Another post from the archives; this time from February 2012.
The League Cup Final on Sunday afternoon got me thinking about Cardiff City, and when I think about Cardiff City, I always think of the last game of the 1923/24 season. That day must have been utterly wonderful, or utterly demoralising, depending on where you stand.
A little while ago I drew up a few tables and graphs about Town and Cardiff that season, and now seems as good a time as any to post them up. It’s a story well worth telling.
0.024 of a goal remains the tightest finish to a Football League Championship. Michael Thomas’ late second for Arsenal may have gone into recent folklore, but Len Davies’ penalty miss at Birmingham shaded the trophy even more narrowly into Huddersfield’s hands. It was, in truth, a trophy they probably wouldn’t have been expecting, being as many as six points behind Cardiff earlier in the season, and that in the days of two points for a win. After a draw on the 16th of February, however, Cardiff stalled. 43 points; Town had 37 at that point. When Cardiff next recorded a point, some 41 days later, they were two points behind Town, with the Terriers having won 4, drawn 2 and lost 1 of their seven games in the interim.
Here is a graph detailing the leadership between the top two at the end of the season; the important part mentioned above being the six horizontal arrows in dark blue. The 12th April (where the two coloured arrows meet) led to a topsy-turvy end to the season; first Town led, then Cardiff led then, as detailed, on the last day, Town pipped them by that brutally close margin.
The two teams were incredibly evenly matched, but there must have been something to suggest that Town would triumph? Well, as it happens, I’ve had a closer look, and there’s a few things that might point to a West Yorkshire victory overall.
The first divisor I looked at was the difference between home and away; both teams were far stronger at home than away, but Cardiff had less differential between their PPG for the two variables – 1.67 v. 1.05 for Town, 1.57 v. 1.14 for Cardiff); that difference was not represented in the games between the two – Town defeated Cardiff at Leeds Road and gained a goalless point at Ninian Park. The home / away split is the only one of the three that I looked at where Town were not the most consistent.
Having seen that breakdown of how points were gathered, I expected Town to have mounted a charge during the second half of the season, but the numbers don’t bear that out. 28 points over the first 21 games was bettered only by 1 in the second half of the season – 29; Cardiff’s 32 fell to 25 in the second half – which gave Town the impression of a charge, but – as I mentioned – Cardiff spent a long time treading water.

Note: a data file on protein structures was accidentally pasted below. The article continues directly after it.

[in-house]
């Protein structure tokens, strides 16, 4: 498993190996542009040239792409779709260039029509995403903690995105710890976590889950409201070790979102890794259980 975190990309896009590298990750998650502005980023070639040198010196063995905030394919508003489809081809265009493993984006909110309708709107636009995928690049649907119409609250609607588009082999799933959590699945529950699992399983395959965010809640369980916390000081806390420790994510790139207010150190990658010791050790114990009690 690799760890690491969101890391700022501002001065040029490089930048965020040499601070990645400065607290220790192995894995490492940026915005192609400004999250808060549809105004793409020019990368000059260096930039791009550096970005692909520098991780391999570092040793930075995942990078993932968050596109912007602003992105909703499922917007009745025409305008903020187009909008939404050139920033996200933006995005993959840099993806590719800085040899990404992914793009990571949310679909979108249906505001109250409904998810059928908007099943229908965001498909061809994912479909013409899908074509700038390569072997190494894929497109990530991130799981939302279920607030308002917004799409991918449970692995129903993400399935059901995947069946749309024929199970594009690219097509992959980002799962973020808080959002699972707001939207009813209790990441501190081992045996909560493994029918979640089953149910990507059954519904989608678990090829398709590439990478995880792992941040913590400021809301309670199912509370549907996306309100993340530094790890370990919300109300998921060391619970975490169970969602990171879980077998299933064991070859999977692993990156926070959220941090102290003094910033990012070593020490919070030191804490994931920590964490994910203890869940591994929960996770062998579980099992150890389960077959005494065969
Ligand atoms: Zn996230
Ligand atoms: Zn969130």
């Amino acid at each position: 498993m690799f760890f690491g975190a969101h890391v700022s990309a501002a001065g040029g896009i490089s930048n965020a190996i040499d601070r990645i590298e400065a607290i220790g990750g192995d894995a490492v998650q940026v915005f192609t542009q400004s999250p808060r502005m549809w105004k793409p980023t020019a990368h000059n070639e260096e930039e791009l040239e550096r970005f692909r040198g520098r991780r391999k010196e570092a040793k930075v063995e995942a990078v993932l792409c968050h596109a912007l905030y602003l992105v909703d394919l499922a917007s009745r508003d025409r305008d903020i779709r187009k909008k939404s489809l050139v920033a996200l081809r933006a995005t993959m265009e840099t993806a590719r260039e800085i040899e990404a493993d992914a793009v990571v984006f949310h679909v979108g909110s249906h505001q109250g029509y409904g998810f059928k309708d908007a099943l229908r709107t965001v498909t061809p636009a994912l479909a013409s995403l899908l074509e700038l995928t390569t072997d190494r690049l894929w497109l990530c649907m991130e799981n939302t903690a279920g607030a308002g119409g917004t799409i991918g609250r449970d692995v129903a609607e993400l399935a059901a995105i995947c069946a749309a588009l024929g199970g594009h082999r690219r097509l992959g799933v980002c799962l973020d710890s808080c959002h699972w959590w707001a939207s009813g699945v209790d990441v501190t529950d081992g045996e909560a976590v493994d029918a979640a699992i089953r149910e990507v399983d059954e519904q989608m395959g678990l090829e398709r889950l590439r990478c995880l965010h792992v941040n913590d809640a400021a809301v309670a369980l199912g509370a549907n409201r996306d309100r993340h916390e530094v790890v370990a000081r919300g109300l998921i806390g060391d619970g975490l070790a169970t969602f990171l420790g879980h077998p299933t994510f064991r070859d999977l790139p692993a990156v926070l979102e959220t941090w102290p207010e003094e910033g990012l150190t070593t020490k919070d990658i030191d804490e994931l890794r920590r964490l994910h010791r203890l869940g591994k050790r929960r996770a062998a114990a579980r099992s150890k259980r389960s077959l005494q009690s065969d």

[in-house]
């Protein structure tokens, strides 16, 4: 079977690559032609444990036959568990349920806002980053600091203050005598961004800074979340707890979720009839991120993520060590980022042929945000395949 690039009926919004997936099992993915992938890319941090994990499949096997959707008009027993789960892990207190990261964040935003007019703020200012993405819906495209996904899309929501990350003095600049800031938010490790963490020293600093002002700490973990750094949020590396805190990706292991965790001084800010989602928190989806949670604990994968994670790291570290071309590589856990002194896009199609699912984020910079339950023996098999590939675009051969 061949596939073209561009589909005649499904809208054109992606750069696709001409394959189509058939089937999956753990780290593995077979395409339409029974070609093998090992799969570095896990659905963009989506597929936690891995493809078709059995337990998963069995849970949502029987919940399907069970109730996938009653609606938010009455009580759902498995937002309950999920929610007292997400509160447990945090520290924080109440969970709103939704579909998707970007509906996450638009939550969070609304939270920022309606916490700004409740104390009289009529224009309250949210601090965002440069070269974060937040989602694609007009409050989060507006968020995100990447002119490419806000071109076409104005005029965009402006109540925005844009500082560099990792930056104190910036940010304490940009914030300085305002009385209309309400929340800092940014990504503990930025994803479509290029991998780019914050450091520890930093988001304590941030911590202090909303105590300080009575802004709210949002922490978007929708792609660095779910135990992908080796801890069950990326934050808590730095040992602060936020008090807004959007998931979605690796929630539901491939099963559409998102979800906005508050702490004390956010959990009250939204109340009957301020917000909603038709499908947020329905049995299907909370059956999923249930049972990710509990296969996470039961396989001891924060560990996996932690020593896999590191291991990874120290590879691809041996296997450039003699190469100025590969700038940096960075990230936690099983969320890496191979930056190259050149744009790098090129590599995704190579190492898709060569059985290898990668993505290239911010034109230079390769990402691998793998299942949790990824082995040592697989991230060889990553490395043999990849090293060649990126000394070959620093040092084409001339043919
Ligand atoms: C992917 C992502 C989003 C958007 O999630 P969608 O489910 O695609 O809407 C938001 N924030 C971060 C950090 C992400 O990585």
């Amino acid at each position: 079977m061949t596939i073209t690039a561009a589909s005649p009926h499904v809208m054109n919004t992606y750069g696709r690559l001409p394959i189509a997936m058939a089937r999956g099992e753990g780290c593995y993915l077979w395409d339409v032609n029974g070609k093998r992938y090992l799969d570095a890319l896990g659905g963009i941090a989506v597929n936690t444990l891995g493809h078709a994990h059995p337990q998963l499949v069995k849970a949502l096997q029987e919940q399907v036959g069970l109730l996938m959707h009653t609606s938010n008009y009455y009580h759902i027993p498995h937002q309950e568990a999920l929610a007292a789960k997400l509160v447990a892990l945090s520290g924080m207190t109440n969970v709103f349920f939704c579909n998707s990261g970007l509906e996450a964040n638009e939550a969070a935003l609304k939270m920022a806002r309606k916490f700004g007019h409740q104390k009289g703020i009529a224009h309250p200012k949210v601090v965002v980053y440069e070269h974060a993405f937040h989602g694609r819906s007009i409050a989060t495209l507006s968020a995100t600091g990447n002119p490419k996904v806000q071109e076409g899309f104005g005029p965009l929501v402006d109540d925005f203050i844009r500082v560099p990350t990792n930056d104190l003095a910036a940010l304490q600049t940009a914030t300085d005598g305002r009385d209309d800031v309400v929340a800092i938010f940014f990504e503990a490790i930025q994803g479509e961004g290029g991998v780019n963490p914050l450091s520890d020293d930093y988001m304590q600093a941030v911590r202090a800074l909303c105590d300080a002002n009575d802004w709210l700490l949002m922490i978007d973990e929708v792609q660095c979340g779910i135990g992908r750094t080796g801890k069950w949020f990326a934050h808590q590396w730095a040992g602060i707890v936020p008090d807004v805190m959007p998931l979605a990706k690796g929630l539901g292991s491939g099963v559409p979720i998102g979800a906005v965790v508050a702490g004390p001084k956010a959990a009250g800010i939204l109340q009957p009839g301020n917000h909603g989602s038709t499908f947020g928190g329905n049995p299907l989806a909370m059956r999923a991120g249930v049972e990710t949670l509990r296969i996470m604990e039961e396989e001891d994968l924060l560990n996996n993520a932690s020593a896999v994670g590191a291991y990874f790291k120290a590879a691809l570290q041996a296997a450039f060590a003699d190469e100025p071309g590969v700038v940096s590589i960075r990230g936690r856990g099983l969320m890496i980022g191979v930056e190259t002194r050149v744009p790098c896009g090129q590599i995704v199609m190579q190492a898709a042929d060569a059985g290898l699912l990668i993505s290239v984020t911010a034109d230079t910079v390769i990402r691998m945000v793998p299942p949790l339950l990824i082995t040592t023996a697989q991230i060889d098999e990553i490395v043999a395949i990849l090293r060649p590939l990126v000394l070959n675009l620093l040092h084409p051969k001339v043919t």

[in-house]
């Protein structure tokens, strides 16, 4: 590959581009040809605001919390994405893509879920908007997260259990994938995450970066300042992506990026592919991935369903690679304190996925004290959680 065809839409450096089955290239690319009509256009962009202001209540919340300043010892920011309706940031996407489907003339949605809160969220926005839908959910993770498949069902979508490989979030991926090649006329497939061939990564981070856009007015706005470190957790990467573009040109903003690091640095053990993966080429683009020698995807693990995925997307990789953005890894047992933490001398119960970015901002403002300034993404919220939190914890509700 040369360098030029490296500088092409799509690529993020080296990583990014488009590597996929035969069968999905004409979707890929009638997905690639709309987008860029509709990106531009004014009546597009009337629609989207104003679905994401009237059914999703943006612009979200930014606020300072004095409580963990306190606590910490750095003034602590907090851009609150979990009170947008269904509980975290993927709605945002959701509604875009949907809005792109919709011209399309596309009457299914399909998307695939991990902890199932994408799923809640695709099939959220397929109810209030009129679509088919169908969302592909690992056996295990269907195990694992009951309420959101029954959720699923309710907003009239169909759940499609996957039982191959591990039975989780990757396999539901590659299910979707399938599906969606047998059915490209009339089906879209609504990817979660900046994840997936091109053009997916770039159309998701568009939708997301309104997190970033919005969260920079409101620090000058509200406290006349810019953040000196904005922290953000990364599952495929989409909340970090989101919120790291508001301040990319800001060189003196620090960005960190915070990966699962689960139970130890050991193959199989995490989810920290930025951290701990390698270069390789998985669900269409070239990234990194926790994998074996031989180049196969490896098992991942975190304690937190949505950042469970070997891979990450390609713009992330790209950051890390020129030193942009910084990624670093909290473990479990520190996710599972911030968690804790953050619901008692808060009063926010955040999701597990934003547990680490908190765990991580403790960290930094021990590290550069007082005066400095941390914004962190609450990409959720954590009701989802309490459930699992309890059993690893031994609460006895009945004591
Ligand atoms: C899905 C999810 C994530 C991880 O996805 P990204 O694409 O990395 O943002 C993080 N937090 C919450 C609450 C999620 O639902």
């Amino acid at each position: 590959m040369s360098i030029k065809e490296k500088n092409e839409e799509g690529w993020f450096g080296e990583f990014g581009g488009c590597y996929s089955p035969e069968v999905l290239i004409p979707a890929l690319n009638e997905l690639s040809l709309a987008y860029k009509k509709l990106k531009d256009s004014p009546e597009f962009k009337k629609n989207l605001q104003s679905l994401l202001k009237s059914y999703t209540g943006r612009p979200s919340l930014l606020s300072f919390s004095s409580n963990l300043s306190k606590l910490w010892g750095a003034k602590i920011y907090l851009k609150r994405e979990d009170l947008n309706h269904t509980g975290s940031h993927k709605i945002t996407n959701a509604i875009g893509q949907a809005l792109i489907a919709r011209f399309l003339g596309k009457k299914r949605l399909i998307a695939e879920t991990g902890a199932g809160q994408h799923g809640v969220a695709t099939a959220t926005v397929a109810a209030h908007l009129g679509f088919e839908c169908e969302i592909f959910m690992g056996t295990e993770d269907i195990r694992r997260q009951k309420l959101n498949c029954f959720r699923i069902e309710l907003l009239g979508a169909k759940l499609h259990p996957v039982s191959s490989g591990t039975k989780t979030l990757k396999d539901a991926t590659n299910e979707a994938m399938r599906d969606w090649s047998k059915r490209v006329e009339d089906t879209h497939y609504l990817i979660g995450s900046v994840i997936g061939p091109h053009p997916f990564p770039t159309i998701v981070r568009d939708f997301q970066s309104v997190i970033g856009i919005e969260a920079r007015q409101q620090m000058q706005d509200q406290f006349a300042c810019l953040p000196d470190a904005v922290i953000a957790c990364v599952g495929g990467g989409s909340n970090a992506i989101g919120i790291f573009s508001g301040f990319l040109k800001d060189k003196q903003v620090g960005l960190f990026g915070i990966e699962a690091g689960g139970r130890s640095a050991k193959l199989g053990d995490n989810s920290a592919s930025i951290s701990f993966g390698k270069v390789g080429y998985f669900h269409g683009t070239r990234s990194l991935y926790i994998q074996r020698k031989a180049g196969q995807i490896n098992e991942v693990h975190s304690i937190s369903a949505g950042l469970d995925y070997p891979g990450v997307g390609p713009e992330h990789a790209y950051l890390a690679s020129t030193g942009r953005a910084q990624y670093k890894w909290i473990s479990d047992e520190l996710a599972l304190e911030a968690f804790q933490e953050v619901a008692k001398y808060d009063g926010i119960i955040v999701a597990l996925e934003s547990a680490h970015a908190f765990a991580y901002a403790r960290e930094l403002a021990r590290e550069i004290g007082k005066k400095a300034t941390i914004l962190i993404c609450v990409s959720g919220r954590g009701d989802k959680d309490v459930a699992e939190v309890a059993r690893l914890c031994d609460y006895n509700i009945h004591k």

Another thing that people often level at teams who fail in the league is that they’re not good enough at beating either good teams or bad teams. Obviously, the top six contains the two teams in question, but Town were slightly better (0.2 points) better at winning against the top teams than Cardiff were, but 0.17 points worse at beating the bottom six – which balanced out, but again, Town were the more consistent.
So Cardiff started well, and did well against the lower placed teams but had a slower second half of the season, and were marginally less successful against the top six (it works out as 2 points difference) than Town did. That, to me, spells a team who weren’t the most consistent around. At the critical time, Town’s stubbornness and consistency won out, it seems, overturning Cardiff by the narrowest of margins. There are two more graphs here to look at to finish my points per game analysis, which is, first, a cumulative points per game tally, and then a last-6-games points per game tally.
I would expect Town’s to be relatively level (after the fluctuation of early games) but the trendline to rise slightly. Cardiff’s I expect to explode towards two, but then dip and dip. Meanwhile, the consistency of Town’s season (remember the graphs I drew comparing Town to Charlton a few weeks back?) I would expect to give a far more level graph and a lower standard deviation.
So, as it happened, it proved to be. I include trendlines in the 6-game form table; if only because its vaguely interesting to look where they intersect – game 20, if you can’t quite pan it down. The standard deviation (which is a relatively tenuous thing to use too often, but I think is quite revelatory in this instance alone) of Town’s 6-game form is 0.27, and for Cardiff is 0.40; which means what? That Town, over the course of the season, were more consistent than Cardiff by a measure of 0.13 deviations; so not much, but enough.
It seems to me, then, that the 1923/24 Football League Championship was decided between two teams – one who could beat any other on their day, and often did, and one who would get the same result against someone one day as they would the next. On this occasion, the ‘tortoise’ beat the ‘hare’.
Incidentally, Town closed the season with 2 wins, 5 draws and a loss; can you imagine a league champion finishing like that nowadays?